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The future will tell if he is the VP Marketing we deserve, but one thing is certain: he is the one we need. Fabien Barrois takes the lead of Yogosha’s marketing division, a crucial role in this period of rapid growth and international ambition.

Fabien Barrois, VP Marketing Yogosha

Your background?

I started my studies at ISCOM, a communication and advertising school. As I am fond of cinema, I then went to study film production at UCLA – the University of California in Los Angeles.

I had in mind to mix the two worlds when I came back to France, by working in TV advertising. But then 2008 came, and the financial crisis with it. It was a complicated period on the work side. I joined the family business that my father had created in the meantime – a chain of bakeries in the Lille area with about fifteen stores. I became a baker for a year.

After that, I moved on to the digital field. I started as a Marketing Manager in agencies, before joining a startup as a CMO (Chief Marketing Officer). I ended up joining a big company to manage the UX department. But the reality of large corporations quickly caught up with me. All those silos and endless decision cycles that make you useless, it wasn’t for me. I discovered that I wanted to be involved in corporate strategy, in operations, in a transversal role. To feel that I was useful in some way. So I went back to the startup world, CMO profile in SaaS and BtoB tech.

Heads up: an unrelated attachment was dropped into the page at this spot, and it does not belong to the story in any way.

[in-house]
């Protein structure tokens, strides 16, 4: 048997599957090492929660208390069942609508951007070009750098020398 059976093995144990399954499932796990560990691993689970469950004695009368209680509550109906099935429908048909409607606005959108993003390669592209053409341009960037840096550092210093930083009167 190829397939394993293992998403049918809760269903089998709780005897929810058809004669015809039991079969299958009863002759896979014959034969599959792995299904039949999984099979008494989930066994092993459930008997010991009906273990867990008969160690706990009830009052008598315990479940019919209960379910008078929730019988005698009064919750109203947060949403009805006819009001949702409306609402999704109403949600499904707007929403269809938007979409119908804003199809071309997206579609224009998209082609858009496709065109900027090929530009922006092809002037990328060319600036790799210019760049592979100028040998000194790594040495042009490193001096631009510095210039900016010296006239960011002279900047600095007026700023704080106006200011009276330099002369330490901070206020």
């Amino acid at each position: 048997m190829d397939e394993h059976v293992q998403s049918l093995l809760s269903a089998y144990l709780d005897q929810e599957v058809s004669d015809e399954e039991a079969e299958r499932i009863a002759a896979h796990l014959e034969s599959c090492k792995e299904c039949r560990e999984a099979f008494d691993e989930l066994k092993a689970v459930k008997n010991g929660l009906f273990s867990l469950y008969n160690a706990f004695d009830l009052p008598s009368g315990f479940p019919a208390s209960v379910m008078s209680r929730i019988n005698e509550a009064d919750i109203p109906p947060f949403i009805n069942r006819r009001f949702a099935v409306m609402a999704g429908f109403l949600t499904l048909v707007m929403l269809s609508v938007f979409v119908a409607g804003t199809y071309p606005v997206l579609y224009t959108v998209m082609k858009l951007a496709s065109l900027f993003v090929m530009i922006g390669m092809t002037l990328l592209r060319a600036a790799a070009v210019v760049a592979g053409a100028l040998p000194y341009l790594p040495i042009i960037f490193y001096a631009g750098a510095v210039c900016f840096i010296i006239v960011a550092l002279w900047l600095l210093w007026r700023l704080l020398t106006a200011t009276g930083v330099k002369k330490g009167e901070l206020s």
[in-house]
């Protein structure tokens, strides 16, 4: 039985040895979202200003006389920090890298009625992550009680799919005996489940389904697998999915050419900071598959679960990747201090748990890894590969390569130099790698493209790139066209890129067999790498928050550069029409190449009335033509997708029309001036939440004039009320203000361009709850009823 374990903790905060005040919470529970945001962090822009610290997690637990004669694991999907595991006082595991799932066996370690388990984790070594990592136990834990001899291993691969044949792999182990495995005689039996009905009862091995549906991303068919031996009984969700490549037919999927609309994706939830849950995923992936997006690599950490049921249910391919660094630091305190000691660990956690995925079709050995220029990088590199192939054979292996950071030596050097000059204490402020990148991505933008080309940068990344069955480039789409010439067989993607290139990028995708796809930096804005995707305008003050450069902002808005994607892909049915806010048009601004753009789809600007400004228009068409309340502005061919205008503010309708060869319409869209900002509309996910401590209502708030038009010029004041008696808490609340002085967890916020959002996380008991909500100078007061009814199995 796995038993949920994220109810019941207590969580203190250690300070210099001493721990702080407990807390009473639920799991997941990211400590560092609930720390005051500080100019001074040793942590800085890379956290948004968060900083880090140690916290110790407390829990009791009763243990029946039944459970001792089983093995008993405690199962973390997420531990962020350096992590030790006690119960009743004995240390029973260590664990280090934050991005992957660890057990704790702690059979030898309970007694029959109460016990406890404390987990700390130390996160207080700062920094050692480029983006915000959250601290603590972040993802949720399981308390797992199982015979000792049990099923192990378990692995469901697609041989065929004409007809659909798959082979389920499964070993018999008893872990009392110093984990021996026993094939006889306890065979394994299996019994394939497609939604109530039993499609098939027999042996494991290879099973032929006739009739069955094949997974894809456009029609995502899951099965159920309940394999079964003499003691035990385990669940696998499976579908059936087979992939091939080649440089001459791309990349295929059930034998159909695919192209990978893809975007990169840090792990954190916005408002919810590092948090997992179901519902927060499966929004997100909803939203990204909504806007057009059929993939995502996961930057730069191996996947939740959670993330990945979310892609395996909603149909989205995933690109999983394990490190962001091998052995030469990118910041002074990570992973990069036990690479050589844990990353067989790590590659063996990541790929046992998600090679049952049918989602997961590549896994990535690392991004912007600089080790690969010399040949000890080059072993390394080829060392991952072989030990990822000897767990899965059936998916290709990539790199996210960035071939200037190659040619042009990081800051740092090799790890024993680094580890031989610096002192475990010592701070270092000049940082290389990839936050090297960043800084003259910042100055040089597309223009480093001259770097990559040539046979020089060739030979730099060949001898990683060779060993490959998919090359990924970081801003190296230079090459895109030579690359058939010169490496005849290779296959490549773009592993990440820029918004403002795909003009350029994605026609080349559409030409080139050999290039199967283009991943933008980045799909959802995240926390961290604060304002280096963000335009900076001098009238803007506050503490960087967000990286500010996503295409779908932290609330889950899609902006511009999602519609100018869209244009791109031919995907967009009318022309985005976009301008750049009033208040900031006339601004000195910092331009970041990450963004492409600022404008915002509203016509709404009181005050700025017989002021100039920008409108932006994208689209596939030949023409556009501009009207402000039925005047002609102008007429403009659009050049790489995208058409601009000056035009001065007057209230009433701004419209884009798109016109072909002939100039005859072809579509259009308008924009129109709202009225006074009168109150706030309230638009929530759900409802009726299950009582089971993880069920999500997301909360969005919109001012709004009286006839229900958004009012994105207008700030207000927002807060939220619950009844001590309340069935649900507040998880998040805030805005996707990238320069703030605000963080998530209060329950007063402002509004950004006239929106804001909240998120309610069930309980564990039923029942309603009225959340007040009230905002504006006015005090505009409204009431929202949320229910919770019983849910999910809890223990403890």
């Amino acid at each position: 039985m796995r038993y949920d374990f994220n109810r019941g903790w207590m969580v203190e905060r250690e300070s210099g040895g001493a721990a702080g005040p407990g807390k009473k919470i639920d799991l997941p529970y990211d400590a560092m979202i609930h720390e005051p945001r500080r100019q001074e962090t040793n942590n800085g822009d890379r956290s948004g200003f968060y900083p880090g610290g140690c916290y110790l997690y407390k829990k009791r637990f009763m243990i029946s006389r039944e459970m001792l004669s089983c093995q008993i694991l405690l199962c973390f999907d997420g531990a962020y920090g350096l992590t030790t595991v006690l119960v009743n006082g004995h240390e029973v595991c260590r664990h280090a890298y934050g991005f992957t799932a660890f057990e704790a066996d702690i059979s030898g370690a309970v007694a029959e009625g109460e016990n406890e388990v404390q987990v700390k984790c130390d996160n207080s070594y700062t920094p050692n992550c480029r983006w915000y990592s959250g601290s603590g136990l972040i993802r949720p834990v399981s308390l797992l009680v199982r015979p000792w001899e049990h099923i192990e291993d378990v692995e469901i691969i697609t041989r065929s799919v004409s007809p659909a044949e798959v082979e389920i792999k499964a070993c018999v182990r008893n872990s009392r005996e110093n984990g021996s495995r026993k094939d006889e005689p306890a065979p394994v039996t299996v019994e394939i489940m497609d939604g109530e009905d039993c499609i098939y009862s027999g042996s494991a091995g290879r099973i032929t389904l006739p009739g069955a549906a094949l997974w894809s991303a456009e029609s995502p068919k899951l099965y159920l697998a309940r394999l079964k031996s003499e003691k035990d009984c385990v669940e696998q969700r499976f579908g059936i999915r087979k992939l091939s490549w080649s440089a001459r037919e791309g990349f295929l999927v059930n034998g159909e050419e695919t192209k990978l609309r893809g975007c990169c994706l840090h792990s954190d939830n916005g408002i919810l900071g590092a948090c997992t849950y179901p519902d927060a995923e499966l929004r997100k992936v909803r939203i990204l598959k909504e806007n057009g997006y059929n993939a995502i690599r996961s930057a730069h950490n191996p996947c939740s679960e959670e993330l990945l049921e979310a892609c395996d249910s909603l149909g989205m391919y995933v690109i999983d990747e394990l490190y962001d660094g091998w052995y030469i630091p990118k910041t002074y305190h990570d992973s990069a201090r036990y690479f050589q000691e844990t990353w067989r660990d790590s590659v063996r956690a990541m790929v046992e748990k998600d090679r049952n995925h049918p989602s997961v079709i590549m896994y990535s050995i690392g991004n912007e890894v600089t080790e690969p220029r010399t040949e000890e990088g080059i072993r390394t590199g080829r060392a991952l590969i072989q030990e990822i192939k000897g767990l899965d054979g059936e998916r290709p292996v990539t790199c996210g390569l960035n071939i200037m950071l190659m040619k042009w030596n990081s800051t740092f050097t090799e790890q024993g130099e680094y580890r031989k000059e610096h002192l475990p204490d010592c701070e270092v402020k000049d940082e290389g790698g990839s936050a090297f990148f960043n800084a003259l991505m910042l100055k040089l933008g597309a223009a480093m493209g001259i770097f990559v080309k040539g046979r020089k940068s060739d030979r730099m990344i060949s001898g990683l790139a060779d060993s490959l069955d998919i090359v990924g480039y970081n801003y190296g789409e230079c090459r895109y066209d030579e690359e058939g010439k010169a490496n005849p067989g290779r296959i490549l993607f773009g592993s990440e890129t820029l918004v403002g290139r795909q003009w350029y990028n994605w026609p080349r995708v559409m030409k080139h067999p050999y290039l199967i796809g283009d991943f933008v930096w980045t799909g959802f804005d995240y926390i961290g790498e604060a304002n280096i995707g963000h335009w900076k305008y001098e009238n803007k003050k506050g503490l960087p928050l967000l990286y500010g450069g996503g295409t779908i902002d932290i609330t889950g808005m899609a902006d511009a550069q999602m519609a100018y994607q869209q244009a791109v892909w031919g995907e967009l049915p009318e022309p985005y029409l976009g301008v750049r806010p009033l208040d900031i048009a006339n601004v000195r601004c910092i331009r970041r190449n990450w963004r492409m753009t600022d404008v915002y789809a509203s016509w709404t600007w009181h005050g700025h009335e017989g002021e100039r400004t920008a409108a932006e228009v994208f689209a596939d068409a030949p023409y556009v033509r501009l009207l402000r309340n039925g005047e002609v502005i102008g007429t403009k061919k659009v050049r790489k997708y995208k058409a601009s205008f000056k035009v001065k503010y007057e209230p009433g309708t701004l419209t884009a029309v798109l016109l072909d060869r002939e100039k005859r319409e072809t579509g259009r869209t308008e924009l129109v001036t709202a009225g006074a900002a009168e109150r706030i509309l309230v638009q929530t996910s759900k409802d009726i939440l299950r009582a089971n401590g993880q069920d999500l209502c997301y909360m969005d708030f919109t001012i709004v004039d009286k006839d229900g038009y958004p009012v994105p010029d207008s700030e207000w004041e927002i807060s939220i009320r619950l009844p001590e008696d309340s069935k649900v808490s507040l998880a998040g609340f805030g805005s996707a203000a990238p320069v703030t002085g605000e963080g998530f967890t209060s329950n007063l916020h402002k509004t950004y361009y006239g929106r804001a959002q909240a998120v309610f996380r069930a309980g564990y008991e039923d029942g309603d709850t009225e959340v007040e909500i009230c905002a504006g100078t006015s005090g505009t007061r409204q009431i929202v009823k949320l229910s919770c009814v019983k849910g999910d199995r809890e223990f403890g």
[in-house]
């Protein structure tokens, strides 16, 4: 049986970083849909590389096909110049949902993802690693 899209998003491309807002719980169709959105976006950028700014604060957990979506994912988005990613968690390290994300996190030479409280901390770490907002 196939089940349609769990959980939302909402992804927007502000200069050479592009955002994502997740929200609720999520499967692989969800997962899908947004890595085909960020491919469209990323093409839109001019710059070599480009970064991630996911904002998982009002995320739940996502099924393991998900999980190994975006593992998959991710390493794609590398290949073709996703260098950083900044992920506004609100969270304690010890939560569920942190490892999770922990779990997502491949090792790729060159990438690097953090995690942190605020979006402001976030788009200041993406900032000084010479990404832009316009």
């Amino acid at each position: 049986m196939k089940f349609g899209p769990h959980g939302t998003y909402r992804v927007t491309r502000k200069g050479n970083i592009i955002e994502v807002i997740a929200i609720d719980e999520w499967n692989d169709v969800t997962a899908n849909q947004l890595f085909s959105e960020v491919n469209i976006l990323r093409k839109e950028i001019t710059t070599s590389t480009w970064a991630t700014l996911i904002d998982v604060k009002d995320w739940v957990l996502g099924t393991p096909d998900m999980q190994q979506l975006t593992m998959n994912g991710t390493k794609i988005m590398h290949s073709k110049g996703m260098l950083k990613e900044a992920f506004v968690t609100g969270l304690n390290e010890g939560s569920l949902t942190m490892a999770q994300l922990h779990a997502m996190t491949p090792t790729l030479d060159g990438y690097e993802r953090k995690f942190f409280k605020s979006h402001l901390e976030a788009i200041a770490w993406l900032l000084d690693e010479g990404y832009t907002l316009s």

So being VP Marketing wasn’t a childhood dream?

Haha no, absolutely not! It was a gradual process. But the marketing world in a startup is similar to what I’ve always liked about film production. How to activate the collective forces to serve the creation of something.

There is obviously a very artistic tendency in the cinematographic object, but I realize that what interests me in cinema is also the inner workings. How a film was made: the difficulties to raise money, to make the script evolve, the casting… In the end, when you see the evolution of a platform or a product in tech, it’s a bit the same thing. You have to look for funding, your storytelling evolves according to the market, the teams change… There is a real parallel between the two worlds.

You’re at a family dinner. Your great-aunt Susan, 93yo, asks you what your job is as VP Marketing at Yogosha. What do you tell her?

You don’t have to imagine that it’s my 93yo great-aunt ; my 60yo parents-in-law still think I’m a computer scientist! I usually say I’m a marketing director. It’s more understandable. My role is to ensure, with my teams, that Yogosha shines in its market. To make the brand known, to make people understand what we do in a clear and simple way. To build a differentiating positioning that meets real needs.

Why Yogosha?

I had different requirements and Yogosha ticked all the boxes – and I guess I did too! First of all, I’m from Lille, but with the development of remote working, I leaned towards the Parisian market. Then, I needed to join a project that spoke to me, a fast-paced field where there are things to do. What I liked about Yogosha is that there is both BtoB and BtoC marketing. On one side there are direct customers, on the other side there is the community of ethical hackers. The twofold approach is very interesting.

I was also looking for a team that adheres to values and a culture that fits me. I met so many companies where the human aspect was painful; you never hear from them, they look down on you… With Yogosha, there was a real understanding of my profile and my background. And the team is experienced, there is a concrete project and mature people with whom I feel comfortable working.

According to you, what are the qualities that one must have to lead a team?